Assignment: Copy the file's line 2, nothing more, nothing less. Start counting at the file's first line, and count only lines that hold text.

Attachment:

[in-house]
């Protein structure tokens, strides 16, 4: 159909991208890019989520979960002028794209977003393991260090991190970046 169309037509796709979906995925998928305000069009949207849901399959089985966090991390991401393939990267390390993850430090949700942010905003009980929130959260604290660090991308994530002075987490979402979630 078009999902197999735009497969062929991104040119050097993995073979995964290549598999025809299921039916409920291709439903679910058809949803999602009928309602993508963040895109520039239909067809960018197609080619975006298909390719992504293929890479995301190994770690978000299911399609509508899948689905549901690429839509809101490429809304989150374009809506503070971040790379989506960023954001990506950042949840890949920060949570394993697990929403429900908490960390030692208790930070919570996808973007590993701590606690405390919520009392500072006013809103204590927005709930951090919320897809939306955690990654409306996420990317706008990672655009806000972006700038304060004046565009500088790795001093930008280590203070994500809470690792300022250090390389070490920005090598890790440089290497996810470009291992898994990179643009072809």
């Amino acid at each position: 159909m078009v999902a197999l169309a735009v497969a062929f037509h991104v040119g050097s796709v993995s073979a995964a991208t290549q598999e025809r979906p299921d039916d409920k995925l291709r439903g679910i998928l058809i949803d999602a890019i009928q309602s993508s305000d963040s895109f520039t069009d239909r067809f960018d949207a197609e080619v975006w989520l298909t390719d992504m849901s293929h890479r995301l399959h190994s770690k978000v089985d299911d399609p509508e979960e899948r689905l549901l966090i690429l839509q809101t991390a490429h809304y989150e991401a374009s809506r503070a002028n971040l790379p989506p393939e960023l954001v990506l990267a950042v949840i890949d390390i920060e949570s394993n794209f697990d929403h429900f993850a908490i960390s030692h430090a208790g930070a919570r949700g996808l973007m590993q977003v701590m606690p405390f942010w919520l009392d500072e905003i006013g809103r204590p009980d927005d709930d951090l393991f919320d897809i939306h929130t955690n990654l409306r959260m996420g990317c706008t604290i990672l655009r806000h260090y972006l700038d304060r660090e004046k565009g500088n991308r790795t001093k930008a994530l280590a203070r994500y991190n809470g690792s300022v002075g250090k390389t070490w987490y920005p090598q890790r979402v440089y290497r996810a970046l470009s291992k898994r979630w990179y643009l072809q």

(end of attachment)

């Protein structure tokens, strides 16, 4: 159909991208890019989520979960002028794209977003393991260090991190970046 169309037509796709979906995925998928305000069009949207849901399959089985966090991390991401393939990267390390993850430090949700942010905003009980929130959260604290660090991308994530002075987490979402979630 078009999902197999735009497969062929991104040119050097993995073979995964290549598999025809299921039916409920291709439903679910058809949803999602009928309602993508963040895109520039239909067809960018197609080619975006298909390719992504293929890479995301190994770690978000299911399609509508899948689905549901690429839509809101490429809304989150374009809506503070971040790379989506960023954001990506950042949840890949920060949570394993697990929403429900908490960390030692208790930070919570996808973007590993701590606690405390919520009392500072006013809103204590927005709930951090919320897809939306955690990654409306996420990317706008990672655009806000972006700038304060004046565009500088790795001093930008280590203070994500809470690792300022250090390389070490920005090598890790440089290497996810470009291992898994990179643009072809």